This path shows that everything does not depend on the words spoken but also on the ears that listen. The offense can be a direct attack, but sometimes we can be offended by more subtle and implicit things, such as a lack of attention and even altruistic behavior that we find humiliating.
In fact, behind the offense we usually perceive an attack on our essence. When someone questions our self-image or challenges our values, they can bring our insecurities to light. And the greater the underlying insecurity and the dissonance that the words spoken cause with our self-concept, the greater the offense and the more likely we will be to react to defend our wounded ego.
Feeling upset by differences
A few years ago, professors at the universities of Yale, Oxford and Cambridge raised the alarm when they noticed that a new generation of particularly susceptible students were attending their classes, with a low tolerance for frustration and prone to dramatization. The truth is that when we do not have a strong self-esteem and we embrace a value system that is too rigid, the chances of us becoming people who are easily offended increase.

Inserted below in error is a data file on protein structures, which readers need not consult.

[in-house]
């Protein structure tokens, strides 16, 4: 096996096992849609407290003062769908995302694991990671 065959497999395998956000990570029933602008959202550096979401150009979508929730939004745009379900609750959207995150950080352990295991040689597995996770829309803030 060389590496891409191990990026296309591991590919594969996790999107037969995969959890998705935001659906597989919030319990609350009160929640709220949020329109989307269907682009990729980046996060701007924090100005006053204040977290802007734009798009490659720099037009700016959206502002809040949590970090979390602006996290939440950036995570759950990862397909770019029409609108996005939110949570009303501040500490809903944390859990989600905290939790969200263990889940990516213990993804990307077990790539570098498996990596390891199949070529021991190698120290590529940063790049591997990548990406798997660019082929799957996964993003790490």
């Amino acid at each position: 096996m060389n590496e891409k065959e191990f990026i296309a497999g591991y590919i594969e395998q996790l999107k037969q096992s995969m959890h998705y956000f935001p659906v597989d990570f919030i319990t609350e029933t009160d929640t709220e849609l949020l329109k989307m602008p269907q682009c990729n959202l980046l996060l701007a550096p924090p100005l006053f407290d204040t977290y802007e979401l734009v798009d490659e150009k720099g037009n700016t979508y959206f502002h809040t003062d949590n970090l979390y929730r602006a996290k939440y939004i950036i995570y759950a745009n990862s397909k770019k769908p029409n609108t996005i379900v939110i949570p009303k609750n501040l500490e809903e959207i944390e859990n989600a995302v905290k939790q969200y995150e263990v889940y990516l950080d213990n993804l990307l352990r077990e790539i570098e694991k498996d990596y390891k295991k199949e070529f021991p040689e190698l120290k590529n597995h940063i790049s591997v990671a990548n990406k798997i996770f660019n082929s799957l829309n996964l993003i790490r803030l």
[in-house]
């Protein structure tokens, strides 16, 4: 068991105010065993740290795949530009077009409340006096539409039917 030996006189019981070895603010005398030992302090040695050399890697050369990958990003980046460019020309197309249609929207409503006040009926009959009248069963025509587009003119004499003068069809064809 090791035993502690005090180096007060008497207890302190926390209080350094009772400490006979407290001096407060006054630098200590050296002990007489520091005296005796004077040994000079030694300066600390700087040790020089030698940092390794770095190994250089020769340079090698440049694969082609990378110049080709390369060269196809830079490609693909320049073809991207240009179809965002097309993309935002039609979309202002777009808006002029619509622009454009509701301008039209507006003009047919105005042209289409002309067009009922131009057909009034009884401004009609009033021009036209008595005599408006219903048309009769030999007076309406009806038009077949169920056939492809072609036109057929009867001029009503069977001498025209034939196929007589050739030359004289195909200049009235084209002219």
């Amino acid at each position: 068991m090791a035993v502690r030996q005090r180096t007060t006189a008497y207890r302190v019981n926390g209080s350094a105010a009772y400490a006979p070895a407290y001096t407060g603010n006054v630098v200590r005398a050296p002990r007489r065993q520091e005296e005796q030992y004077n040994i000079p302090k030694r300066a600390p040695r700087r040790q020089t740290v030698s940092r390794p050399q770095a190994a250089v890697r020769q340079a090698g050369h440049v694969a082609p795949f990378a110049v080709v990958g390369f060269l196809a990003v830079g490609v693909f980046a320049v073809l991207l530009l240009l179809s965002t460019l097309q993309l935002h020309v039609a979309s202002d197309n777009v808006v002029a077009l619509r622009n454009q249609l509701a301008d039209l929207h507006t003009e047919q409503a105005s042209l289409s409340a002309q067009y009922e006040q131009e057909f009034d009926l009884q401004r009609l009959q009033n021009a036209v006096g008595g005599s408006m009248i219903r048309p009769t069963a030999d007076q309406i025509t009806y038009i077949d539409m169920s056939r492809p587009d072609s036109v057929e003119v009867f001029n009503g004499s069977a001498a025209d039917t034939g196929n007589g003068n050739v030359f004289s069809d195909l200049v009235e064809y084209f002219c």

Curiously, a study carried out recently at the Universitá degli Studi Roma Tre revealed that more people feel offended by a simple criticism (24%) than by a direct insult (16%) and that we consider omissions more offensive (27%) than injustices (17%), hostility (13%) or even deception (10%).
These researchers also verified that we feel more and more offended alone, so that the offense is ceasing to be a public humiliation and becoming a more private feeling, so it is not surprising that the number of indirect offenses is increasing. They concluded that “Feeling offended is primarily an intimate condition.”
If we do not accept that we are all unique, we do things differently, we think differently and we live in our own way, it is likely that even everyday friction or small disagreements will end up upsetting us. And we run the risk of confusing this disappointment with offenses.